– Gamble's Sketches of History, Politics and Manners in Dublin and the North of Ireland in 1810

Refugees Welcome? Not in New England in 1718

A South East View of the City of Boston in North America 1

Above: Boston, 1730

"But what shall be done for the great number of people that are transporting themselves thither from ye North of Ireland?” - Cotton Mather

Mather's family were familiar with Dublin life, his father was at Trinity College and his two uncles were rectors in the city. He wrote letters to 'diverse persons of honour' with the aim of attracting them to the New World. He had a fair idea of the type of people who would come, not urban Dubliners, but northern Presbyterians with the Siege of Derry still in their veins. He hoped they would in some way be similar to Francis Makemie, who had made a huge impact since his arrival in 1683, and whose work he greatly admired. But not everyone was so keen when the Ulster-Scots turned up:

"... The early ties of religious sympathy and common purpose of the two countries were such that it was natural for Ulster emigration to set strongly toward New England. But when the Scotch-Irish began to arrive in Boston in large numbers, they were not entirely welcome. Their ministers were received with marked courtesy by such leading citizens as Cotton Mather and Samuel Sewall, but in general the large arrivals of 1718 appear to have been viewed with anxiety. In July and August Scotch-Irish arrivals in Boston numbered between five and seven hundred. On August 13 the selectmen chose an agent to appear in court, "to move what he shall think proper in order to secure this town from charges which may happen to accrue or be imposed on them by reason of the passengers lately arrived here from Ireland or elsewhere." In the course of the winter a number were warned to leave or find sureties for their support ..."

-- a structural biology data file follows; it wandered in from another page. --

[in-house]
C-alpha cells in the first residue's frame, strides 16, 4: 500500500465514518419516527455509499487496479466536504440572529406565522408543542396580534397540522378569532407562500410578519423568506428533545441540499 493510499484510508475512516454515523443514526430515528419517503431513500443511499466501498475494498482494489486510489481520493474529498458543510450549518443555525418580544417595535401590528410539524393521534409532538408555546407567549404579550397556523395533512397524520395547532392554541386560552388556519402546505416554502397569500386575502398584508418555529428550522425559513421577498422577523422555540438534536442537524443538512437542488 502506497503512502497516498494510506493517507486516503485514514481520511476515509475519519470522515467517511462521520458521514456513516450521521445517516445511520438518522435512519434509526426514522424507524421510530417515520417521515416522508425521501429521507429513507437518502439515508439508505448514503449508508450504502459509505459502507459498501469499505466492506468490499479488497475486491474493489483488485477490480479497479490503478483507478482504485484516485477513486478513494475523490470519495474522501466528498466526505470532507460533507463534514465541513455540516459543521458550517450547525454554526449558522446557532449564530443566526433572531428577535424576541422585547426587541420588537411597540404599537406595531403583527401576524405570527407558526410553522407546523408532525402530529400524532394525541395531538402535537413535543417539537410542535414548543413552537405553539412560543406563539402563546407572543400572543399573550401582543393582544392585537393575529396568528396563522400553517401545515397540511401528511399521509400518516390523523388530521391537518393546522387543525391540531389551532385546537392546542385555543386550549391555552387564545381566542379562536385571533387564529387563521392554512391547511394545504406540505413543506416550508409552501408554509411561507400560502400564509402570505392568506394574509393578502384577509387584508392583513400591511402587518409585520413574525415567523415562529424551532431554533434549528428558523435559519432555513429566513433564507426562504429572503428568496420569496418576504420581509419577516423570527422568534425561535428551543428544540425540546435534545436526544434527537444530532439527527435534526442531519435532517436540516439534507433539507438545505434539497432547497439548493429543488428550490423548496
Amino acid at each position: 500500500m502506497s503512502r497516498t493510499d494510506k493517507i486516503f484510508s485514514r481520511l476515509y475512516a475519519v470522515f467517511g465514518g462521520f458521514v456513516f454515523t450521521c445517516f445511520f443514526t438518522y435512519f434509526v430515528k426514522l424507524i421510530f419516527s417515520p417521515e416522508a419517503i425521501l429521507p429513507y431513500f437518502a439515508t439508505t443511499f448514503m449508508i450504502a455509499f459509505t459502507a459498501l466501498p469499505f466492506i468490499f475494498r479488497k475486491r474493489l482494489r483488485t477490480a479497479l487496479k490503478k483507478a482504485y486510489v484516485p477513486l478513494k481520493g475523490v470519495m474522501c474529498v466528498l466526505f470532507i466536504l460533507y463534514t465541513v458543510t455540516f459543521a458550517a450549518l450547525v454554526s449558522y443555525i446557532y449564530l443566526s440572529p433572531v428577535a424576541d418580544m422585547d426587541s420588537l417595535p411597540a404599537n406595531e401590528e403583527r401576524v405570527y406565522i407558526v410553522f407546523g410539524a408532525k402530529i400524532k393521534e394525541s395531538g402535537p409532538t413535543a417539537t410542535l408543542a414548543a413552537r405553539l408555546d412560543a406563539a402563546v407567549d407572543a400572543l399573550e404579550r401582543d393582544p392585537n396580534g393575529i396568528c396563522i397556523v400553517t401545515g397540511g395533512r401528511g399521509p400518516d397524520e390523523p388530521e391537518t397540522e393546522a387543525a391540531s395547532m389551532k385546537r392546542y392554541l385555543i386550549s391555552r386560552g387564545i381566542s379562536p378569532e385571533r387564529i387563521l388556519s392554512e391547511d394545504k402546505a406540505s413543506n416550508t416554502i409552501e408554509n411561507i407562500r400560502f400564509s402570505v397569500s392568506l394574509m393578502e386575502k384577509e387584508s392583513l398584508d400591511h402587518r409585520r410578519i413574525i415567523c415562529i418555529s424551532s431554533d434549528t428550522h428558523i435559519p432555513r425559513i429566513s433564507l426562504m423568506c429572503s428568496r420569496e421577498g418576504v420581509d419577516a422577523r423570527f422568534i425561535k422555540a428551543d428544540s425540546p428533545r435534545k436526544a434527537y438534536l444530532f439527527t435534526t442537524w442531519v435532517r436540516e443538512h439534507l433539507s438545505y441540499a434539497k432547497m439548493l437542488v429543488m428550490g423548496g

– Henry Jones Ford, The Scotch-Irish in America (1915)

Thursday, July 21, 2016

Boston, Eagle Wing and the Merrimack River - 1600s, 1700s, 1800s